All three remain as MPs. Dr Yaacob is an MP for Jalan Besar GRC, Mr Lim Hng Kiang is an MP for West Coast GRC and Mr Lim Swee Say is an MP for East Coast GRC.

It is not yet clear if they will contest in the next general election - which must be held by April 2021.

In an interview, Dr Yaacob said he has to consider his options if he is asked to contest. "If (the Prime Minister) doesn't have enough people, there's a vacuum, I have to balance that against my other needs. I'm not getting younger, you know."

He added that as a member of the Muslim community, he intends to find a way to contribute to Muslim affairs without being "in the way" of the new minister.



Mr Lim Hng Kiang said: "My approach is always, I believe in renewal. The earlier generation made way for the third generation and, similarly, it's my firm belief the third generation of leaders should make way for the fourth generation."

Asked what his plans are, Mr Lim Swee Say said his immediate priority after May 1 is to spend more time with his family and residents in East Coast GRC.

"It has been a privilege for me to serve in the Cabinet for the past 18 years since being appointed acting minister for the environment in 2000," he said. "I will leave the Ministry of Manpower in the good hands of Josephine. She is a bright, capable and passionate 4G leader whom I have tremendous confidence in."



When they retire, Mr Lim Hng Kiang would have held his post at the Ministry of Trade and Industry for 14 years, while Dr Yaacob would have been the Minister-in-charge of Muslim Affairs for 15 years.

Mr Lim Swee Say, who was the labour chief for eight years, has been Manpower Minister since 2015.

Of the three, Mr Lim Hng Kiang has been in politics the longest. He entered politics 27 years ago in 1991 when he contested in Tanjong Pagar GRC. The political careers of Dr Yaacob and Mr Lim Swee Say span 22 years, from the time they contested in the 1997 General Election. Dr Yaacob won in Jalan Besar GRC and Mr Lim in Tanjong Pagar GRC.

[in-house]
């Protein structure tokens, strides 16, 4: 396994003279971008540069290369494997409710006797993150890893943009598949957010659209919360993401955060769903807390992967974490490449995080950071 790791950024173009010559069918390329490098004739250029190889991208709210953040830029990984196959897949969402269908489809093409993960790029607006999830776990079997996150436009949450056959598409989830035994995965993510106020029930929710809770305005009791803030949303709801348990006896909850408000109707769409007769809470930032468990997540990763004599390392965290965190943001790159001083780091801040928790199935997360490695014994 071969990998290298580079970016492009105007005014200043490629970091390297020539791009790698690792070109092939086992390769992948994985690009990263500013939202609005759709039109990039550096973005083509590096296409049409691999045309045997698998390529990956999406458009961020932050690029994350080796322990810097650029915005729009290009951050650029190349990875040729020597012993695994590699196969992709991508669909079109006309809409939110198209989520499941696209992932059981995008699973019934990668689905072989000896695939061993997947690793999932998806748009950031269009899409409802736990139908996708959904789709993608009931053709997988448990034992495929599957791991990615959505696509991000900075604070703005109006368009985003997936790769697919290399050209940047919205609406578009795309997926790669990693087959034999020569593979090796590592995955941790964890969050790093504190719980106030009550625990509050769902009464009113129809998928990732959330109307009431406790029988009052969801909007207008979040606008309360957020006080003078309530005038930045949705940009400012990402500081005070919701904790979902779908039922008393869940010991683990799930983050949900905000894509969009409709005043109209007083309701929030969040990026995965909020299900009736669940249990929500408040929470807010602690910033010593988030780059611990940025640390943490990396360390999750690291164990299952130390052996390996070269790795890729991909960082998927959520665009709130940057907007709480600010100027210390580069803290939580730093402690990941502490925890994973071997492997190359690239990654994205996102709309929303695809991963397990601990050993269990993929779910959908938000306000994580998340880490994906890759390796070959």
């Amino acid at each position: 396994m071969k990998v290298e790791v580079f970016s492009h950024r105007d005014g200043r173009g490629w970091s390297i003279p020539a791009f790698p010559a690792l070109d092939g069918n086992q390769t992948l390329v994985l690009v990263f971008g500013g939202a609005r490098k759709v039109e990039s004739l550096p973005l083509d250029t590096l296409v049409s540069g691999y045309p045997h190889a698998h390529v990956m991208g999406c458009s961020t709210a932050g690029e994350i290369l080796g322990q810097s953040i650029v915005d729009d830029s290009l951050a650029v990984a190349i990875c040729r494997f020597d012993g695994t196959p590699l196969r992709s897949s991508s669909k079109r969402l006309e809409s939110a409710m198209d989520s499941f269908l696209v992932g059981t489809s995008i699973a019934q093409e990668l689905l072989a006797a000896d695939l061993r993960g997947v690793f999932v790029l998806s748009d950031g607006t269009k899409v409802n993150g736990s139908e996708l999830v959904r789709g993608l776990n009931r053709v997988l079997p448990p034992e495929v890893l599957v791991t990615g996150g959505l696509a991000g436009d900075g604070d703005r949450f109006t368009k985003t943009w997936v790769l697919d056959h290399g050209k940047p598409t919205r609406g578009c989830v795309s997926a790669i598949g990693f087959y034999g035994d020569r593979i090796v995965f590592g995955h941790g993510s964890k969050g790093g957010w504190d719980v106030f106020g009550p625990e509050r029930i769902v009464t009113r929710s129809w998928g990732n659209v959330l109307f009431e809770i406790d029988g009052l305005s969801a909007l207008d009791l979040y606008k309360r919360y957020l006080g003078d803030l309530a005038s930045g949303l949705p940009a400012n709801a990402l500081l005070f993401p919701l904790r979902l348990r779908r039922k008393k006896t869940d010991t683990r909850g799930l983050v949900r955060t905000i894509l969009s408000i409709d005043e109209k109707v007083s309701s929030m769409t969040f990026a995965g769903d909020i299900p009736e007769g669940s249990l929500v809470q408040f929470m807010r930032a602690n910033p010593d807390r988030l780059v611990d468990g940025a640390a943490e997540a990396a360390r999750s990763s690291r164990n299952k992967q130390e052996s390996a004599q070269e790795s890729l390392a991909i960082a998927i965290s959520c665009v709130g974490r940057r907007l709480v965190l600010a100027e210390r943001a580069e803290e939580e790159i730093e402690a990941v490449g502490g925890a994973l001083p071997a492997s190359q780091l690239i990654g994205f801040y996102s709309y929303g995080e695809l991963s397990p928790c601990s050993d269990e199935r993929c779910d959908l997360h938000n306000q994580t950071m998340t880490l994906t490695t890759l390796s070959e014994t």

Prime Minister Lee Hsien Loong thanked the three men "for their services and contributions, in multiple portfolios over many years", said a statement from his office.















Reshuffle balances experience and youth, say observers
They say it is a clear signal that PM wants to give younger leaders a chance to prove mettle
By Yasmine Yahya, Senior Political Correspondent and Seow Bei Yi, The Straits Times, 25 Apr 2018

The Cabinet reshuffle achieves a good balance of having older, experienced ministers still in charge of the heavyweight portfolios, and exposing younger leaders to new areas, said political observers.

They noted that more strategically important and politically sensitive ministries such as Defence, Transport, Home Affairs and Health remain in the hands of older ministers.

And while younger leaders will helm portfolios like Trade and Industry and Manpower, there are still senior ministers in coordinating roles to guide them.

"The younger ministers can count on the collective wisdom of the more senior ministers, at least in the short term, before eventually taking over completely the governing of Singapore in the medium to longer term," said ISEAS - Yusof Ishak Institute analyst Mustafa Izzuddin.

Many interviewed said the reshuffle is a clear signal that Prime Minister Lee Hsien Loong wants to give the younger leaders a chance to prove their mettle.

"There is a saying that if you want to see the true colours of a tea bag, you have to put it in hot water. The reshuffle will allow us to see how the young leaders cope with bigger responsibilities. They are very smart, and now the question is whether they can tolerate the heat," said Nominated MP (NMP) Azmoon Ahmad.